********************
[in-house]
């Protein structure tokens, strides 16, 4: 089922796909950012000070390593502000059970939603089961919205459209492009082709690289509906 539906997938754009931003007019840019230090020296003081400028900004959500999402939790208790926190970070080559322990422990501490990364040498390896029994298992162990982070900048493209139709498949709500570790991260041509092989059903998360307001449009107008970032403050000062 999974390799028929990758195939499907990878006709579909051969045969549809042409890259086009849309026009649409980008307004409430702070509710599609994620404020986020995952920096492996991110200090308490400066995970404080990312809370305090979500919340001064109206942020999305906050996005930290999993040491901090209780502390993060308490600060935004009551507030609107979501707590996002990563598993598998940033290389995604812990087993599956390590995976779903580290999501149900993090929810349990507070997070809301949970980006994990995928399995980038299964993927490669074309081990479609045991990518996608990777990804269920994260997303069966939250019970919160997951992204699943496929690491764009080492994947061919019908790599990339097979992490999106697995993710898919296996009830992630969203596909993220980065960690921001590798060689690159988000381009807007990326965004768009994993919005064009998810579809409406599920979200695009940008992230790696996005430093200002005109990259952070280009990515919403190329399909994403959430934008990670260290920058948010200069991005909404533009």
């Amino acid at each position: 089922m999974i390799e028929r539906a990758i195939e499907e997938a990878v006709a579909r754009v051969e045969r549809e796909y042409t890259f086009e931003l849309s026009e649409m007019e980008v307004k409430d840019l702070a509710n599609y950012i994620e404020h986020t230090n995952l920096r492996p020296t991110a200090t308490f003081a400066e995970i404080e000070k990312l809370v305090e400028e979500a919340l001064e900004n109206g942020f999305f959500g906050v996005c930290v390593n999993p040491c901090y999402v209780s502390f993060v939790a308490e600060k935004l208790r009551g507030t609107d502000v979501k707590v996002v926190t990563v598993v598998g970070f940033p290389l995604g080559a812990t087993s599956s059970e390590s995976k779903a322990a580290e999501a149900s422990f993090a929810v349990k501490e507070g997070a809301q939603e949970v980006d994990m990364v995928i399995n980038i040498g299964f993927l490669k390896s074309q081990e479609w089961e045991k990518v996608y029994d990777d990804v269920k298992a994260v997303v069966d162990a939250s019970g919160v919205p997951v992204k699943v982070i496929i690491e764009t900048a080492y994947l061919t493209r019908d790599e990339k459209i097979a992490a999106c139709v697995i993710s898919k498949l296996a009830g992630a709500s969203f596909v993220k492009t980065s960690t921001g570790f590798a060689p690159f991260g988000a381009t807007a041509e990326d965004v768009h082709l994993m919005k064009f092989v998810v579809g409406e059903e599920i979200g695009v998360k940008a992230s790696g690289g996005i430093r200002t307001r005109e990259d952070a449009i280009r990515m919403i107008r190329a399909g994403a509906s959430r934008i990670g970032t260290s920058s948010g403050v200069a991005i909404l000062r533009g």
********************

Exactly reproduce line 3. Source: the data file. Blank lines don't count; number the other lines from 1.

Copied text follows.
């Amino acid at each position: 089922m999974i390799e028929r539906a990758i195939e499907e997938a990878v006709a579909r754009v051969e045969r549809e796909y042409t890259f086009e931003l849309s026009e649409m007019e980008v307004k409430d840019l702070a509710n599609y950012i994620e404020h986020t230090n995952l920096r492996p020296t991110a200090t308490f003081a400066e995970i404080e000070k990312l809370v305090e400028e979500a919340l001064e900004n109206g942020f999305f959500g906050v996005c930290v390593n999993p040491c901090y999402v209780s502390f993060v939790a308490e600060k935004l208790r009551g507030t609107d502000v979501k707590v996002v926190t990563v598993v598998g970070f940033p290389l995604g080559a812990t087993s599956s059970e390590s995976k779903a322990a580290e999501a149900s422990f993090a929810v349990k501490e507070g997070a809301q939603e949970v980006d994990m990364v995928i399995n980038i040498g299964f993927l490669k390896s074309q081990e479609w089961e045991k990518v996608y029994d990777d990804v269920k298992a994260v997303v069966d162990a939250s019970g919160v919205p997951v992204k699943v982070i496929i690491e764009t900048a080492y994947l061919t493209r019908d790599e990339k459209i097979a992490a999106c139709v697995i993710s898919k498949l296996a009830g992630a709500s969203f596909v993220k492009t980065s960690t921001g570790f590798a060689p690159f991260g988000a381009t807007a041509e990326d965004v768009h082709l994993m919005k064009f092989v998810v579809g409406e059903e599920i979200g695009v998360k940008a992230s790696g690289g996005i430093r200002t307001r005109e990259d952070a449009i280009r990515m919403i107008r190329a399909g994403a509906s959430r934008i990670g970032t260290s920058s948010g403050v200069a991005i909404l000062r533009g």